Updated August 29, 2013
On June 26, 2013, the Supreme Court ruled that a key section of the Defense of Marriage Act (DOMA) was unconstitutional. This will allow at least some same sex couples to have the same tax benefits – and burdens – that opposite sex married couples enjoy. So what does that mean for IRAs?
Section 3 of DOMA defines marriage for purposes of administering federal law as the “legal union between one man and one woman as husband and wife.” A spouse is defined as “a person of the opposite sex who is a husband or wife.”
Edie Windsor challenged the law. Ms. Windsor was involved in a long term same sex relationship with Thea Spyer. Ms. Windsor and Ms. Spyer lived together in New York, and in 2007 they got married in Canada. Ms. Spyer died in 2009 and left her entire estate to Ms. Windsor. At the time of Ms. Spyer’s death, their marriage was recognized under New York law, but Section 3 of DOMA prevented recognition of their marriage under federal law. As a result of not being able to take advantage of the unlimited marital deduction allowed for spouses, Ms. Spyer’s estate owed a federal estate tax of over $363,000. Ms. Windsor paid the tax in her capacity as executor and then sued for a refund, alleging that Section 3 of DOMA was unconstitutional.
In a 5-4 decision authored by Justice Kennedy, who was joined by Justices Ginsberg, Breyer, Sotomayor, and Kagan, the Supreme Court held that Section 3 of DOMA was an unconstitutional deprivation of equal protection. The Supreme Court acknowledged that the regulation of marriage was by longstanding tradition considered to be within the authority of the separate states, and that federal law has generally deferred to state law policy decisions in the area of domestic relations. The Court found that DOMA treated married couples within the same state differently, and made unequal a subset of state sanctioned marriages in a wide range of areas including Social Security. The majority decision struck down Section 3 of DOMA as invalid, but its opinion and holding are limited to “lawful marriages.”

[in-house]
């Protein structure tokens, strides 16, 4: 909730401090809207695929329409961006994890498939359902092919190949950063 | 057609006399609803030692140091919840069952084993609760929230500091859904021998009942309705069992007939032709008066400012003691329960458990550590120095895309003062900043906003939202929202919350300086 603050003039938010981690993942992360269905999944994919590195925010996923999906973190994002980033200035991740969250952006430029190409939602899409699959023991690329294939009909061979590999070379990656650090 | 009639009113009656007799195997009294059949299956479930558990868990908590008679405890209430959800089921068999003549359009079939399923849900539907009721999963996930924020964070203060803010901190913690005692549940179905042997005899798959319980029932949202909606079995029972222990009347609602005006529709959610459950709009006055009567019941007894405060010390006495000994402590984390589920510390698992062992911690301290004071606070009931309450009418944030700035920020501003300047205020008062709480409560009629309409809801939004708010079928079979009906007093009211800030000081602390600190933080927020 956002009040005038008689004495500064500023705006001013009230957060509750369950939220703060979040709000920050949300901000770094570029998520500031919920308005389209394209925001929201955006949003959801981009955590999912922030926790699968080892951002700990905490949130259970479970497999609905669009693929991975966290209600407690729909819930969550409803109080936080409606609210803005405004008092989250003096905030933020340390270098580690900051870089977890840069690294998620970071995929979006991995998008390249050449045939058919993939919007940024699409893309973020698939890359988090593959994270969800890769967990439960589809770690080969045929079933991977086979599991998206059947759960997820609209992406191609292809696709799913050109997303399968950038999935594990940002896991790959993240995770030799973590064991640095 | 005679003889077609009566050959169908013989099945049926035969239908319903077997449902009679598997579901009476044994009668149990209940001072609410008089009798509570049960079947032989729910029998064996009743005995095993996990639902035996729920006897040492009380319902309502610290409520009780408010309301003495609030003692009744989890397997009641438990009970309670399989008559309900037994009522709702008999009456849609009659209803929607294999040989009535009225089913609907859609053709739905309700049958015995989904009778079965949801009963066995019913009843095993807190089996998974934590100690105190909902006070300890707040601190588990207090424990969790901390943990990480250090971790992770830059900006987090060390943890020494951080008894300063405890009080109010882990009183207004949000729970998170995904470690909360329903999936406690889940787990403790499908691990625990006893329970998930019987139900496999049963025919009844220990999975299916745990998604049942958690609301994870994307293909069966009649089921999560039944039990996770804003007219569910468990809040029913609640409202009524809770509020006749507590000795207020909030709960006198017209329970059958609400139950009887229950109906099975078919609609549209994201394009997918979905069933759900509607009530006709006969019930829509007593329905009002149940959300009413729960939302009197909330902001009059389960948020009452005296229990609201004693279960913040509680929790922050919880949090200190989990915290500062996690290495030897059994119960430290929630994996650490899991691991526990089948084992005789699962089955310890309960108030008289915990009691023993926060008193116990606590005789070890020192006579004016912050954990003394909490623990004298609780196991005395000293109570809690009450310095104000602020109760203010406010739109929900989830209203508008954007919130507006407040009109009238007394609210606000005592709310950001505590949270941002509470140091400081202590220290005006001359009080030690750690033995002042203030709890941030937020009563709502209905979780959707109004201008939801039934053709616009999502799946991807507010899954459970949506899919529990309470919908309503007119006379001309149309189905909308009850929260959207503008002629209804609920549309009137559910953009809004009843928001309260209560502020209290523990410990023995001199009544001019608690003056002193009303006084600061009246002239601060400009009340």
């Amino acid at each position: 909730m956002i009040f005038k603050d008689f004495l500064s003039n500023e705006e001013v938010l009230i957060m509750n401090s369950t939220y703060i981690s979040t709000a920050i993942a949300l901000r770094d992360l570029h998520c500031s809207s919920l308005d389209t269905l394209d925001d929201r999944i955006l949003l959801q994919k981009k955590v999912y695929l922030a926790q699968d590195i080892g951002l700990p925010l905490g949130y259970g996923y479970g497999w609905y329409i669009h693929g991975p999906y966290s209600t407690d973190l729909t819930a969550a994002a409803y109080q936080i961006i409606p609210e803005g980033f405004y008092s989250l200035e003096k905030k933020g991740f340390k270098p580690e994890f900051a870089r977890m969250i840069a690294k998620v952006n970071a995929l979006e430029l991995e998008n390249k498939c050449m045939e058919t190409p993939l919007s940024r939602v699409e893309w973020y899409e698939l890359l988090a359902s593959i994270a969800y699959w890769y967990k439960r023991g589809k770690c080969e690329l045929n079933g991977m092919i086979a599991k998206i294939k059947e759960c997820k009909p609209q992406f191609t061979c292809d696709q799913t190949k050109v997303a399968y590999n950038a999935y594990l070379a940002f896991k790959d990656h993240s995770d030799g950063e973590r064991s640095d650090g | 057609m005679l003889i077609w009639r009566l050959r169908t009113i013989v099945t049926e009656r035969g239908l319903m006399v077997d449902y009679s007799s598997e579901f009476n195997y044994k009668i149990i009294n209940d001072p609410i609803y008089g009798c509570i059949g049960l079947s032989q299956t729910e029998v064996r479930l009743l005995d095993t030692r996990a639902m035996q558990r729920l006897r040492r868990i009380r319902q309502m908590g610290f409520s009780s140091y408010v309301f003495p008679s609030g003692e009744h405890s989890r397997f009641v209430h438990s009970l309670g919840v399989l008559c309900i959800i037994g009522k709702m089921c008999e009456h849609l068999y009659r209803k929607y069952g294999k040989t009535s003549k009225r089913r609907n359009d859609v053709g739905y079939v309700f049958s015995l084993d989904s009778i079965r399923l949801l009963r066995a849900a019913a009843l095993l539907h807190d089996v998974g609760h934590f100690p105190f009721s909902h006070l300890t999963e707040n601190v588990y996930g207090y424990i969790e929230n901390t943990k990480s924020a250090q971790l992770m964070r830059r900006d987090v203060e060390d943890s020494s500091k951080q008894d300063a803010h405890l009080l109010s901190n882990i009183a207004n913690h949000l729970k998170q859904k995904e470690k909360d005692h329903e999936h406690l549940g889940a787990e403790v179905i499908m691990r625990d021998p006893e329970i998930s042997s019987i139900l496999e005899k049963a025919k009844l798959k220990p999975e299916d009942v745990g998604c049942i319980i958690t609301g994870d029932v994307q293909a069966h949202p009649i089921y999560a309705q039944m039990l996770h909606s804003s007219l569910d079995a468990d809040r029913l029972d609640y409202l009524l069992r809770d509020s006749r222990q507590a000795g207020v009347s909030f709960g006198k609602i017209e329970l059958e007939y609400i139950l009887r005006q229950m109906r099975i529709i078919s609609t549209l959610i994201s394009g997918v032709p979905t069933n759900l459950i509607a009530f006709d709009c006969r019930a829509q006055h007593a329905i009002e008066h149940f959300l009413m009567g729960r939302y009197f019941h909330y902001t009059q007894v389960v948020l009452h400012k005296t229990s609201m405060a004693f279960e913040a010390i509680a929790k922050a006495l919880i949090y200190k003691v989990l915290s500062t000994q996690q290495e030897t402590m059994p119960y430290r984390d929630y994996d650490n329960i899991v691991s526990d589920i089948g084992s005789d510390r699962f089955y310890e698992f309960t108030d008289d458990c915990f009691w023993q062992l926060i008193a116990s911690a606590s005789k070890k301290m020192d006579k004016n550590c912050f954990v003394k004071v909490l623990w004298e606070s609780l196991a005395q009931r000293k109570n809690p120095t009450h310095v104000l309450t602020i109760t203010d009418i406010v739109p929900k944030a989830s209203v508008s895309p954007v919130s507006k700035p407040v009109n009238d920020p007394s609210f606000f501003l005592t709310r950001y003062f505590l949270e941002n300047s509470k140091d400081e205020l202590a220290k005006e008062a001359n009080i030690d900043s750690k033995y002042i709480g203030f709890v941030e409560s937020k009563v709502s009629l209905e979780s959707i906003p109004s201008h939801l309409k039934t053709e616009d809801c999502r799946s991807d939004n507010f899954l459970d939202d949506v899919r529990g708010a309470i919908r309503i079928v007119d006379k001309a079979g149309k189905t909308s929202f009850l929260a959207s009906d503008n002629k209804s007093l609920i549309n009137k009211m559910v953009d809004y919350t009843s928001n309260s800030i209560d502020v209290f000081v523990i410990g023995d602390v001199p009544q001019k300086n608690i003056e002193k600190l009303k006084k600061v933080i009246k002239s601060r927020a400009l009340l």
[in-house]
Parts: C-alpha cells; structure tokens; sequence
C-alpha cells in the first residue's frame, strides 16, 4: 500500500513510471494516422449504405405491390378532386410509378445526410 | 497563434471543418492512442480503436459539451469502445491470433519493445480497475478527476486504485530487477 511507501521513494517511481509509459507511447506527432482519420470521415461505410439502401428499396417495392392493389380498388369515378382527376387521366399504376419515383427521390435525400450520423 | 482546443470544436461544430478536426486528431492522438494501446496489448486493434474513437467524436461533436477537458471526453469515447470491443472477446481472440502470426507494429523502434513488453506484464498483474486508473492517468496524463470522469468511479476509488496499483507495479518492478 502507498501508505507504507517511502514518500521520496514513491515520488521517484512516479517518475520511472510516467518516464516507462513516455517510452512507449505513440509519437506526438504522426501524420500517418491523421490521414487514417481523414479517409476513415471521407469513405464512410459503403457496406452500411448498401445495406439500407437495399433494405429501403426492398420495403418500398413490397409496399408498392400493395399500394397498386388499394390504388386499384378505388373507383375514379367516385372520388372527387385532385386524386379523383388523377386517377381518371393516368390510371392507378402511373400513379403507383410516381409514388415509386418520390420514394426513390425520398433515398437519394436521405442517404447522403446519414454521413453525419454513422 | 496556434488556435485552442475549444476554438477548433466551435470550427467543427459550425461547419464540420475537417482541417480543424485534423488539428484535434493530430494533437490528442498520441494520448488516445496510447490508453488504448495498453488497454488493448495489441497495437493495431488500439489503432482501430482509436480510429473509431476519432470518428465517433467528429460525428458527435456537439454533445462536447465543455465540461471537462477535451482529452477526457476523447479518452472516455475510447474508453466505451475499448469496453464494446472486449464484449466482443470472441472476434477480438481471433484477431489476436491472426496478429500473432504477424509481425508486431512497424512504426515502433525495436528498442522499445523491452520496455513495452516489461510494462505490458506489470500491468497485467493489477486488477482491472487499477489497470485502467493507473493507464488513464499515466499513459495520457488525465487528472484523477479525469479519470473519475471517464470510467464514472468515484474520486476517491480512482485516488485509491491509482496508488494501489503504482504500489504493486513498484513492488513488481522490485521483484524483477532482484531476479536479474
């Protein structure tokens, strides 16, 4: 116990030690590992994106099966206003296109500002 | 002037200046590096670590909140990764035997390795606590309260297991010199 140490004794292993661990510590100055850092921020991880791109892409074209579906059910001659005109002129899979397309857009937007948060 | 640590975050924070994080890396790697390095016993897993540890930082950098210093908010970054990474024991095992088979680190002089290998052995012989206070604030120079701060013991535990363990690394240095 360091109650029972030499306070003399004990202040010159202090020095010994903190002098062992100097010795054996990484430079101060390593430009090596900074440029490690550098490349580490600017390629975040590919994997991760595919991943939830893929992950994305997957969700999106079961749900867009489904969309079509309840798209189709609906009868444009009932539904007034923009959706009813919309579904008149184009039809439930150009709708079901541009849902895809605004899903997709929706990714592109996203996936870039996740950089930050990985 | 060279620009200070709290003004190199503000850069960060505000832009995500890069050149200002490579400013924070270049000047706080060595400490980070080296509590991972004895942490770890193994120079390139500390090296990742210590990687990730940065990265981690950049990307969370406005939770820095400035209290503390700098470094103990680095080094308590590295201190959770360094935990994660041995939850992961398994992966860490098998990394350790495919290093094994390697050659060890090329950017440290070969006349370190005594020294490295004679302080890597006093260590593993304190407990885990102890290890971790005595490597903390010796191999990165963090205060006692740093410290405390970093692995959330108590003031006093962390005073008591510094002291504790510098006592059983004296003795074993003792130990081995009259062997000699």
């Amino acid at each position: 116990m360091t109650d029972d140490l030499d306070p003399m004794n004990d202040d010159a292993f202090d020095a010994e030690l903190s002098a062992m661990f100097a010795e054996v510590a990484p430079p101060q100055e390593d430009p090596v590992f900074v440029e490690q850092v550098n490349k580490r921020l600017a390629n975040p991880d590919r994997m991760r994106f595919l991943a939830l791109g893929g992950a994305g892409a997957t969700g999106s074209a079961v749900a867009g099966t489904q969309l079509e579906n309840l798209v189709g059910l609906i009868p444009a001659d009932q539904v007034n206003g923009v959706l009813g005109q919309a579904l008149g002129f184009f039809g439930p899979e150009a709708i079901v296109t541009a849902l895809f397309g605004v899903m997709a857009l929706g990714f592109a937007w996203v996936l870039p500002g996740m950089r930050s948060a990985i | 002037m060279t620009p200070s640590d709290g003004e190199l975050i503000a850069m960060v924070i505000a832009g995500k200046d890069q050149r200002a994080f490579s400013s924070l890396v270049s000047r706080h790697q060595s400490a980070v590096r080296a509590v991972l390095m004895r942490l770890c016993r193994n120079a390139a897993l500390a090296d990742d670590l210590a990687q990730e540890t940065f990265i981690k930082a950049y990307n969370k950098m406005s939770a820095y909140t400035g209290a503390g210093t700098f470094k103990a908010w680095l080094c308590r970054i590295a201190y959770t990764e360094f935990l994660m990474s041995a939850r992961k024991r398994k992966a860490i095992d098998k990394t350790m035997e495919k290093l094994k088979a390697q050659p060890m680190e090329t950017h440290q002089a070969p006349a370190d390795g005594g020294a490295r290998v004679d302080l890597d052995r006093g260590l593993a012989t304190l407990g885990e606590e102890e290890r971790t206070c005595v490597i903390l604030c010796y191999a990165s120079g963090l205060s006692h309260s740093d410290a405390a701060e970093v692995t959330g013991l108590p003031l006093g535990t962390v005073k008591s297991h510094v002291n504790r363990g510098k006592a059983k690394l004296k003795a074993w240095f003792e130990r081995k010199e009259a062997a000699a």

The tax and other effects of this decision are far reaching, but many questions remain unanswered. Section 2 of DOMA, which allows states to refuse recognition of same sex marriages performed under the laws of other jurisdictions, was not at issue in the Windsor case. New York law recognized the marriage of Ms. Windsor and Ms. Spyer, even though they were married in Canada. This means that at least for now states which have banned recognition of same sex marriage may continue to do so for state law purposes, regardless of whether or not a marriage is recognized under federal law. There is little doubt that this will lead to substantial confusion in many areas of law, which will take some time to sort out.
Update: On August 29, 2013, the IRS issued Revenue Ruling 2013-17, which addressed some of the issues that were still outstanding after the Windsor decision. The IRS clarified that:
For federal income tax purposes, the IRS has a general rule recognizing a marriage of same-sex spouses that was validly entered into in a domestic or foreign jurisdiction whose laws authorize the marriage of two individuals of the same sex even if the married couple resides in a domestic or foreign jurisdiction that does not recognize the validity of same-sex marriages.